Since the rise of William James and John Dewey’s philosophy of pragmatism, Americans have become problem solvers.
Children are no longer taught to memorize in school. My sisters and I struggled long and hard to memorize the multiplication tables and geometric theorems in school. Now, students focus on practical solutions to problems
as a means-to-an-end. From that, they learn the ends justifies the means, and that’s not good thinking.
Some people call God “the great problem-solver.” While God’s word does solve problems in our lives if its truth is applied, God is not just a “problem-solver.” He is also a “problem-allower.”
Remember Job? Satan was the reason why Job suffered, but God allowed this good man to be tried. Why? There are two very good reasons.
God tests the faith of those who trust and obey him. Tried faith becomes stronger just as gold placed in a fire hot enough becomes purer (1 Peter 1:7). The other reason God tries the faithful is that we need to know the strength of our faith for the trials that are coming later. If we’re never tested, how can we know what we need to improve? God shows us how to improve by testing us, just as teachers help students learn more from administering tests.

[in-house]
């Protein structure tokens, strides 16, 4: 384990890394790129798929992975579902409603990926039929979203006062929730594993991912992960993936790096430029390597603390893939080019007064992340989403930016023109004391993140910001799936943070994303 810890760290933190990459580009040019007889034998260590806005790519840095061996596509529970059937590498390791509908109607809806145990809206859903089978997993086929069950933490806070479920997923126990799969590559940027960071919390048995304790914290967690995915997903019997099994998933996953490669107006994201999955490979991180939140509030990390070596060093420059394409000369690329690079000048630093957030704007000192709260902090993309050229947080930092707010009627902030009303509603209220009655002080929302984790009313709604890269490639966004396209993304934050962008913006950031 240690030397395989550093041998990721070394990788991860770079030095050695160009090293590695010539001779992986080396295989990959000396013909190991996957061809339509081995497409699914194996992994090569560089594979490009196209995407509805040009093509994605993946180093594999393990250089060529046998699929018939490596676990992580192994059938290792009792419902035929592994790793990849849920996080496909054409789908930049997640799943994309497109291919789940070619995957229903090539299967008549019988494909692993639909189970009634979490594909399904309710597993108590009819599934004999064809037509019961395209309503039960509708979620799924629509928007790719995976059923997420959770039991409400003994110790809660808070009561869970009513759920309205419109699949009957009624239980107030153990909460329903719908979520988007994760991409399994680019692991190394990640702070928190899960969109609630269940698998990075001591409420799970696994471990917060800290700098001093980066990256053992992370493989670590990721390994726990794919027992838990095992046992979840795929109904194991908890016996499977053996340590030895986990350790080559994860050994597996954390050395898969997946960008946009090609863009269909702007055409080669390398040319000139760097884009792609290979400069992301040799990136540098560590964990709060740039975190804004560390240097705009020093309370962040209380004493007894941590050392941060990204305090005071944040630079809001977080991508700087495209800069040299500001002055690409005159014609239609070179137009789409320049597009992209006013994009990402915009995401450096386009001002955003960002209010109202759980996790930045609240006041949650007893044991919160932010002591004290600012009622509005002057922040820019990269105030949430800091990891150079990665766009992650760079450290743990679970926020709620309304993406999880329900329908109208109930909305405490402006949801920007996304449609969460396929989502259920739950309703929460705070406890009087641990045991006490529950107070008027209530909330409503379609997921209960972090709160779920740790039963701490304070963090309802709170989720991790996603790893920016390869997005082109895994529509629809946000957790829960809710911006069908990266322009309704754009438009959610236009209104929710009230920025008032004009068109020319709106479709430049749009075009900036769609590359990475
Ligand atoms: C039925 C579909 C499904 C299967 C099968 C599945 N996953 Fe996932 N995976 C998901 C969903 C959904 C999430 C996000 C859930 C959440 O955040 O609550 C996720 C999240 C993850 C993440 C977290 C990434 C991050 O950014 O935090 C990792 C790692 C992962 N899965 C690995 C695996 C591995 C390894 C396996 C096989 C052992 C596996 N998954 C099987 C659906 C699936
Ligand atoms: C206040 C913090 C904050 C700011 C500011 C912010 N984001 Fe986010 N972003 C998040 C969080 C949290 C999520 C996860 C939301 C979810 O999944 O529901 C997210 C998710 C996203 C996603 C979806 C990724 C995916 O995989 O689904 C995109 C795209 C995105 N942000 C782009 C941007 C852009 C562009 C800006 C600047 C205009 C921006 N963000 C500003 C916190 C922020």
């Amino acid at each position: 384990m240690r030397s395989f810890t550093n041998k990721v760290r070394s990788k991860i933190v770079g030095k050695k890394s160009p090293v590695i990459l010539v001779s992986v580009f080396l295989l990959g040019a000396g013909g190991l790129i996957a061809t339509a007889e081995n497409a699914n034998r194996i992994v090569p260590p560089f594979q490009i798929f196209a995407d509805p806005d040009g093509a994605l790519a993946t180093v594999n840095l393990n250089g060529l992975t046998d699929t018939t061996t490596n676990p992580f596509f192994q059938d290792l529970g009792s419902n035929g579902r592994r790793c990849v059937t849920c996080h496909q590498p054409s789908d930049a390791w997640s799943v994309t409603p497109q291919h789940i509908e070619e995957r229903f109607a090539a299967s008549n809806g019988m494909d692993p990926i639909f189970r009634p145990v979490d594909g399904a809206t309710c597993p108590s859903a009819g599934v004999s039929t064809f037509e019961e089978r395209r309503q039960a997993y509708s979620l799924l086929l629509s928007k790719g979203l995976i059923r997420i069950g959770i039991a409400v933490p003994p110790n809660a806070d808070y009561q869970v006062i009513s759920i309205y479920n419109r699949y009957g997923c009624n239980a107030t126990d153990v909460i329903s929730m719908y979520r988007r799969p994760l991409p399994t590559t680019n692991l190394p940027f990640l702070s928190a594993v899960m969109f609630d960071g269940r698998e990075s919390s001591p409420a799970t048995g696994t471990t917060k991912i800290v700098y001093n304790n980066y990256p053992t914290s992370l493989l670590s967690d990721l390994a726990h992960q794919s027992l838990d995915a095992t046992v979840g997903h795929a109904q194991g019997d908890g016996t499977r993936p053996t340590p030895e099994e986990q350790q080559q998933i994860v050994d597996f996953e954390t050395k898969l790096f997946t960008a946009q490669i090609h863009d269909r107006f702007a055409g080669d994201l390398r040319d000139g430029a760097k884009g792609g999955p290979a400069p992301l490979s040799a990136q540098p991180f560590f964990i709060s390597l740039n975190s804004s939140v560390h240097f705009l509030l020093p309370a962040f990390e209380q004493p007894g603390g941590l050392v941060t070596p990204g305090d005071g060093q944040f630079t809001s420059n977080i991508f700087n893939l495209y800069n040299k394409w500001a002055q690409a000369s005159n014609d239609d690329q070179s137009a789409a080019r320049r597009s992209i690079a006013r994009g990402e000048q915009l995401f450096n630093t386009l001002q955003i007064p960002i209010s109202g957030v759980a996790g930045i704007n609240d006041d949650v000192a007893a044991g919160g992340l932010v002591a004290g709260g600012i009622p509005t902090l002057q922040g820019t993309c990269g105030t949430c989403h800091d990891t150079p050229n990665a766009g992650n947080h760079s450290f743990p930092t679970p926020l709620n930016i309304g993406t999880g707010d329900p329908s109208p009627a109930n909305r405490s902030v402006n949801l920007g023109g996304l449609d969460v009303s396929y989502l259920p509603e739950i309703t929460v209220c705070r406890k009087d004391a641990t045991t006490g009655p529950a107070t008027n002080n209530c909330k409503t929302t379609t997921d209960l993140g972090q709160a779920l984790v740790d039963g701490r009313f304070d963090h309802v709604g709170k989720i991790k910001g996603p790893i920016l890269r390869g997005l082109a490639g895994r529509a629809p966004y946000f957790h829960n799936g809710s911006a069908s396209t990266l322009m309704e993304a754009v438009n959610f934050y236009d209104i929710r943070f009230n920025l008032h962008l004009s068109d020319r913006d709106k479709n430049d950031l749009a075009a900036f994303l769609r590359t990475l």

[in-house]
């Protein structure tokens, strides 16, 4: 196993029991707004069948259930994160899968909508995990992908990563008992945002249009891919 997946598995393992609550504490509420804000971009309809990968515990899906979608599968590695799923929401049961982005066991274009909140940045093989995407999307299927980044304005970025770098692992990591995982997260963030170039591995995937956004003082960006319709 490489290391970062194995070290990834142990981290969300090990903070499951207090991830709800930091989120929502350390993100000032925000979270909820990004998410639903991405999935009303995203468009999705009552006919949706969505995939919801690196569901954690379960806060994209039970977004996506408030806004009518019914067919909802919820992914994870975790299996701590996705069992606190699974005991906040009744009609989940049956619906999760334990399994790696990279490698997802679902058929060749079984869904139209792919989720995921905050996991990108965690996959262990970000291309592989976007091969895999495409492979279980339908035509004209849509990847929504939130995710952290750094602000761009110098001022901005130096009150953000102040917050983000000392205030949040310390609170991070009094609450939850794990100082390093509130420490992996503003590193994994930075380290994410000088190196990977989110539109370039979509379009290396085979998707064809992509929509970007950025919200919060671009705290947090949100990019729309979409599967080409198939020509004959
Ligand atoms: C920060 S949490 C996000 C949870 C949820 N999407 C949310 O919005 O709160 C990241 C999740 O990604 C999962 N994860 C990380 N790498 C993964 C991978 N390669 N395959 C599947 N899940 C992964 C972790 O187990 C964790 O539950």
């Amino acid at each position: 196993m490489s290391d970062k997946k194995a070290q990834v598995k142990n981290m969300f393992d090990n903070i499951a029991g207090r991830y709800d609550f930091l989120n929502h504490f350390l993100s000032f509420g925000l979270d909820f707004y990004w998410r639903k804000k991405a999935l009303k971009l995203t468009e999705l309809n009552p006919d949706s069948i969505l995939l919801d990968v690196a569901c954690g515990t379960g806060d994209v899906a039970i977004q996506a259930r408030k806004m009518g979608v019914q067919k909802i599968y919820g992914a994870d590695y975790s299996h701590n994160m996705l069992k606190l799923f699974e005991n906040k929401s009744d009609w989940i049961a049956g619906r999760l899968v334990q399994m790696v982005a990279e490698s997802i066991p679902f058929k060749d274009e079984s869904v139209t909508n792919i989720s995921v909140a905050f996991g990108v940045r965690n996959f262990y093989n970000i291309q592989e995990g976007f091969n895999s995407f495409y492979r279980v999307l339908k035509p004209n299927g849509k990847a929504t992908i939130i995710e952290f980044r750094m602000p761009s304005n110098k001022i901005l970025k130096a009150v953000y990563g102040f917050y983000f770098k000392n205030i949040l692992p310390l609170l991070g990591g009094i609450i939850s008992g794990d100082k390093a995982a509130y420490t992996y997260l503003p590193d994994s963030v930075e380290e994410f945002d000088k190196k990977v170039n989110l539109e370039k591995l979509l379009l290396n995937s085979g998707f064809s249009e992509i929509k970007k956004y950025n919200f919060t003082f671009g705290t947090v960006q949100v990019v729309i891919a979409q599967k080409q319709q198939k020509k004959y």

So, God allows trials to everyone who trusts and obeys him. James wrote, “Count it all joy, my brothers, when you meet trials of various kinds, for you know that the testing of your faith produces steadfastness. And let steadfastness have its full effect, that you may be perfect and complete, lacking in nothing,” (James 1:2-4 ESV).
This is why we need God to be a “problem-allower.”